She's Out of My League
March 12, 2010
On the Big Board
|I was really surprised - this should have been a run of the mill romcom, but it was actually charming. Alice Eve is a natural.
|Doesn't aim very high, which is exactly why it achieves the success it does. Mostly harmless fun that won't challenge your brain.
Spring is right around the corner, and that means it’s time for movie studio executives to don their lab coats and ship their latest experiments to cinema. Police dramas and action movies starring faded A-list talent, second rate monster flicks and pensive, long winded art films flood the theaters this time of year, and with good reason. There’s a dirty little secret in Hollywood that nobody likes to talk about and it doesn’t involve Lindsay Lohan or Paris Hilton. It’s that studios often schedule what they feel to be their most high risk projects – or the ones they don’t expect much from – early in the year. The hope is that if things don’t work out you’ll have forgotten all about it by summertime and if they do, then it’s all the better to start the year off profitably. I don’t mean to imply that every film you see before Easter is going to be a dud – but there’s a reason the popcorn flicks start showing in May and the Oscar buzz starts heating up in September. It’s just safe to say that if you showed me an R-rated romantic comedy with two leads I’d have trouble picking out of a police lineup, I’ll show you a movie that’ll probably have come and gone by the time you’ve paid your taxes.
But to be fair, it's good business practice and it is the best time of year to test drive up-and-coming talent, particularly if the material is risky. And R-rated comedies are by any standard, high risk. Though they have enjoyed a resurgence over the past decade, because of their limited appeal the choice is often to play it safe and go for cheap and easy laughs. This may be why the top ten R-rated comedies of all time are cheeky satires, raunchy guy flicks or middlebrow romantic comedies. Some were better than others, but there’s a clear formula for success and Hollywood has refined the science to a level even NASA might envy. So show me an R-rated romantic comedy with two leads I’d have trouble picking out of a police lineup, and I’ll show you a movie that someone somewhere is betting the family farm on anyway. Sometimes you get Caddyshack II, and sometimes you get The Hangover. It’s a roll of the dice but if you strike gold, the payoff is well worth the exposure.
She’s Out of My League is a Paramount picture starring Jason Baruchel, who you might remember for recent roles in Tropic Thunder and Knocked Up, where he proved himself a reliable supporting presence (okay, I was kidding about the police line up). She’s Out of My League looks to me like a bit of a mash-up, where someone envisioned Baruchel as a less well fed Jason Biggs, dropped into a reimagining of There’s Something About Mary for Generation Y. That said the story covers what should be pretty familiar ground, assuming you’ve ever seen a "goofy guy gets pretty girl" movie before. An awkward but loveable boob meets the perfect woman through improbable circumstances, and must win her undying love despite the interference of his zany slacker friends and comically eccentric family. I am already willing to bet that you’ve seen this film a dozen times before and I imagine so have I. But I also suspect that like most stories, the idea won’t be to present something new, but to add a subtle variation to something we’re all already comfortable with. First time Director Jim Field Smith is definitely not being asked to re-invent the wheel here, but he has a respectable comedic background, so he’ll probably keep the colors inside the lines.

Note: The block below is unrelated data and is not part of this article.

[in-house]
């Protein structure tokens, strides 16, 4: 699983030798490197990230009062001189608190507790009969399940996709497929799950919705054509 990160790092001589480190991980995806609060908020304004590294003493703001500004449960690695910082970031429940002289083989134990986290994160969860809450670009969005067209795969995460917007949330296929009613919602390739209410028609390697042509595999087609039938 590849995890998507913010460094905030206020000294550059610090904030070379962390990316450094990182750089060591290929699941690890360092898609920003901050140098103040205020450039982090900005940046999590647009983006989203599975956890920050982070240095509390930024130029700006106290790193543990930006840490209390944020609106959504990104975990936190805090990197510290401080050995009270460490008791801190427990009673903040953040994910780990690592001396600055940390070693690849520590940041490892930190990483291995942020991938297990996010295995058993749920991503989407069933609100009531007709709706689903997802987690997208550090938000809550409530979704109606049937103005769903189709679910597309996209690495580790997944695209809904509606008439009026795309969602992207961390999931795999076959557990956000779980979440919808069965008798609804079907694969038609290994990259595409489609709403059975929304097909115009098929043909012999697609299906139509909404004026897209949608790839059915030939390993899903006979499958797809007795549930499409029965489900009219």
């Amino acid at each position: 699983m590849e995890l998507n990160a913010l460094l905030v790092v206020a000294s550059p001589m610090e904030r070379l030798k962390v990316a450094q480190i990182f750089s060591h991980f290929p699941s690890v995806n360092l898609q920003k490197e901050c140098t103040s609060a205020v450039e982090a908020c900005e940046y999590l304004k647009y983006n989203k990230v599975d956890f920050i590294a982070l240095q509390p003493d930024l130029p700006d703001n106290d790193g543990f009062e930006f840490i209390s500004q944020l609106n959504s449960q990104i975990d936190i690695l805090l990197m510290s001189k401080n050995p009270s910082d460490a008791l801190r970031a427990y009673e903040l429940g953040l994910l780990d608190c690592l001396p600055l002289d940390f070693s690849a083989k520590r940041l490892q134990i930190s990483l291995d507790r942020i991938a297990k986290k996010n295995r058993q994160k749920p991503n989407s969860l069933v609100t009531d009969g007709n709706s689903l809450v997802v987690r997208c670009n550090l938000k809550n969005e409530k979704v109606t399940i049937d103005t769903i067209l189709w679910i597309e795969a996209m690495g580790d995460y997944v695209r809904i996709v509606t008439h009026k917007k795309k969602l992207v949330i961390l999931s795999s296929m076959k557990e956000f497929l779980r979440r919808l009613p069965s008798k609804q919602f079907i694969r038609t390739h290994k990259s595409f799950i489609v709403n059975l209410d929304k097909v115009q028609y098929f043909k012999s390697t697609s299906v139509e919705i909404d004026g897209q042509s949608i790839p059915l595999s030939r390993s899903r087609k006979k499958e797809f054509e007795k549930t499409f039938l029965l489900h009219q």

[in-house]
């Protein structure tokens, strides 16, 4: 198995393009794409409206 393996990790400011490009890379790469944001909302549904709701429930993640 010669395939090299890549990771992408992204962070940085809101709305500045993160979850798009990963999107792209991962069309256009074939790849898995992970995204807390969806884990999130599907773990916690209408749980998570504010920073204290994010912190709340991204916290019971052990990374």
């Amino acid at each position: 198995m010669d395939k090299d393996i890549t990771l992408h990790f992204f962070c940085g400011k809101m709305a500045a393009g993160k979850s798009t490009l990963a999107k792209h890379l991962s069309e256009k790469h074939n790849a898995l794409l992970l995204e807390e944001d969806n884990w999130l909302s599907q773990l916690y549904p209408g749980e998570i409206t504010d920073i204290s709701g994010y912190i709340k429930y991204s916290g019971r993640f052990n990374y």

After all, when it comes to mainstream romantic comedies, to my mind there are only two sides of one coin - those with female leads and those with male leads. The former tend to portray their heroine as a dumbstruck klutz who has a shot with the impossibly handsome astronaut, if only she can learn to see the beauty that’s already inside her. The latter tends to be much the same, only with either a adorably lanky buffoon or an adorably plump buffoon struggling to win the affection of a woman who seems to be put together from doll parts. Both types appeal to women because the leads are always likeable and we all know how the story ends. The latter keeps the men in seats because there are plenty of jokes about sex and occasional sight gags involving bodily fluids. But if Hollywood tends to repeat itself it is precisely because repetition draws repeat business – what sells is what makes the screen. For example – and it may just be coincidence - Seth Rogen is not in She’s Out of My League, but someone who looks like him (TJ Miller) is - and it’s what the people want!
Critics decry it but formula works on film sets just as it does in the lab – the same ingredients mixed the same way produce consistent results. And for the most part, the person who sits down to see She’s Out of My League opening weekend will not be a film critic, any more than the person waiting at the concession stand outside is a professional chef. They will both enter the theater knowing precisely what they want and they’ll probably get exactly that. And if a movie shows you what you wanted to see when you walked in – if it succeeds on its own terms - then it has served its purpose well. (Bruce Hall/BOP)